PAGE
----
• 29% of Congressional Black Caucus members
  • 46% of Congressional Hispanic Caucus members
The
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Sex Offenders: Working in Your Local Schools
A shocking new report has revealed that a surprising number of sex offenders are working in public schools. Learn about the report, its revelations, and what can be done to protect your children.
A troubling report by the Government Accountability Office shows that individuals with a history of sexual misconduct are working in some neighborhood schools. In fact, some have been able to land new teaching or staff jobs after behaving inappropriately towards children in other school districts. The report by GAO cites a number of breaks in the system that allow these individuals back into schools, due to incomplete background checks or other administrative loopholes.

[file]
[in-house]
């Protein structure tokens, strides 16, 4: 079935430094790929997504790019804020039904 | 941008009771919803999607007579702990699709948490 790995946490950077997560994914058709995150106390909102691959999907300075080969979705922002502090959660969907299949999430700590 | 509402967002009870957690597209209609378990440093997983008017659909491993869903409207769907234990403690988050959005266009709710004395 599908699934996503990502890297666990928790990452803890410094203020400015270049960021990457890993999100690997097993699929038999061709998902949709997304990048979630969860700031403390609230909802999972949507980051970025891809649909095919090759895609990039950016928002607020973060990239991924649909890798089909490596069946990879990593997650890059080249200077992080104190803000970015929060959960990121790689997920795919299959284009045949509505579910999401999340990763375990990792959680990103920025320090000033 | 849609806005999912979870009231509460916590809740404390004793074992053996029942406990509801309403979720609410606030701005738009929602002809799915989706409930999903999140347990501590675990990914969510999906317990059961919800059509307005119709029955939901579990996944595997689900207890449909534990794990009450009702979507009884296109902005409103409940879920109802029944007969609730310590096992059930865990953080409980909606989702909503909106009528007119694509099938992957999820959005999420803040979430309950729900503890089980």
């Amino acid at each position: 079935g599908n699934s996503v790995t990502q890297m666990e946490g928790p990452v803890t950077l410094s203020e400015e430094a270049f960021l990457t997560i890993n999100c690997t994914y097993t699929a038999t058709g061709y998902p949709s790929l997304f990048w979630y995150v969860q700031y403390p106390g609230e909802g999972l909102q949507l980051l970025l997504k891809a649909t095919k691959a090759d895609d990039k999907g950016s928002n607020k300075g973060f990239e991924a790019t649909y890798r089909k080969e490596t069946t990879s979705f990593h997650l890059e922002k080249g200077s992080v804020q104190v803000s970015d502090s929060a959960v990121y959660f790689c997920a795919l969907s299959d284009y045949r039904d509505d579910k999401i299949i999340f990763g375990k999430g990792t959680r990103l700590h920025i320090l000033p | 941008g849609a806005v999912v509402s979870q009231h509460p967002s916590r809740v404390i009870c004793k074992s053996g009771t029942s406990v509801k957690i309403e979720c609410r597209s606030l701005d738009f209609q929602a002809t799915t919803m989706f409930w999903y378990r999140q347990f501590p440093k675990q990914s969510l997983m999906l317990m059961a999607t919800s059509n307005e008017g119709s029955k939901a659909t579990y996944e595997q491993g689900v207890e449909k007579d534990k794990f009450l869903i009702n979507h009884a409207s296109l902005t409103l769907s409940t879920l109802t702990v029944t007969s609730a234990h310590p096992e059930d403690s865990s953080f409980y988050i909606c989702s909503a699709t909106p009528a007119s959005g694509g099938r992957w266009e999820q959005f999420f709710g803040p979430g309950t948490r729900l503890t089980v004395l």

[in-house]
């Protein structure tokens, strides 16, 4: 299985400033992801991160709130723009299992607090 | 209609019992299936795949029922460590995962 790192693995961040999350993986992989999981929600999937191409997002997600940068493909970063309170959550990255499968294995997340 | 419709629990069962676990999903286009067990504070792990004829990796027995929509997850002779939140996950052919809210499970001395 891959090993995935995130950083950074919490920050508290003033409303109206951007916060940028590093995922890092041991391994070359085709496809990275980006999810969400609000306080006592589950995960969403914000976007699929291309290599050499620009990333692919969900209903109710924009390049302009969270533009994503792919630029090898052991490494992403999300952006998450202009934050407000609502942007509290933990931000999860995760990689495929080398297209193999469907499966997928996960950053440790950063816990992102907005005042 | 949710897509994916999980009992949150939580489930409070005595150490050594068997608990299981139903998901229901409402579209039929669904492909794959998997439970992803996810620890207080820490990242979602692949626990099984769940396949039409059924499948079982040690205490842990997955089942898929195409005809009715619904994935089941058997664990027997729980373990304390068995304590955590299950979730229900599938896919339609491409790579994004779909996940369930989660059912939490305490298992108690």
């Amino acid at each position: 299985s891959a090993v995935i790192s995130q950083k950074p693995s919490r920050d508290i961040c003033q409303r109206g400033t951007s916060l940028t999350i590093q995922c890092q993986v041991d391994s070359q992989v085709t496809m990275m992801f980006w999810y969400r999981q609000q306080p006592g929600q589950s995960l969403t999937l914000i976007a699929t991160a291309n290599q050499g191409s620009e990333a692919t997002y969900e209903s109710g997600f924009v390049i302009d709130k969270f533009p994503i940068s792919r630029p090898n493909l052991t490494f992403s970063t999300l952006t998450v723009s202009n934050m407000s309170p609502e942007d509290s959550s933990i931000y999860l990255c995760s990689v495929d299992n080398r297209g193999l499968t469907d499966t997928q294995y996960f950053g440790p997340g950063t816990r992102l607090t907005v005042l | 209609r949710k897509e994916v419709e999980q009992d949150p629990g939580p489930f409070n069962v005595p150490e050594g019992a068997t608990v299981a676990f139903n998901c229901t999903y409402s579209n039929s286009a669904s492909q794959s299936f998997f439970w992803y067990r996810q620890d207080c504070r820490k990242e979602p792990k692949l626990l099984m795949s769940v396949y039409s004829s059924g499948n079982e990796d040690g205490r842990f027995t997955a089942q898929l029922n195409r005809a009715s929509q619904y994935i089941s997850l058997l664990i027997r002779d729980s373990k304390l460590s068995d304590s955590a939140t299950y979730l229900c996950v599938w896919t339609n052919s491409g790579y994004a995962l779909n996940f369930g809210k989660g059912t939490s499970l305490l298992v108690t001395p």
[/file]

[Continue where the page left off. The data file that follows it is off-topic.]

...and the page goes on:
The GAO Report
 
The recently released GAO report examined 15 case studies in public schools that employed questionable individuals, according to a report at the Christian Science Monitor. Of these 15 cases, 11 of the teachers or staff members had previously victimized children with inappropriate sexual conduct. In six cases, the individuals went on to abuse children again at their new posts.
 
The report was in part a response to another report released by the Department of Education in 2004, which estimated that millions of students in the public school system are victims of sexual misconduct by school employees between kindergarten and 12th grade. The GAO compared a national database of sexual offenders with employment records in 19 states from 2008 to 2009. The agency also reviewed public records and interviewed officials involved in dozen of sexual misconduct cases from 2000 to 2010.
 
What the Report Found
 
A report in the Washington Post highlighted some of the shocking cases the GAO report found: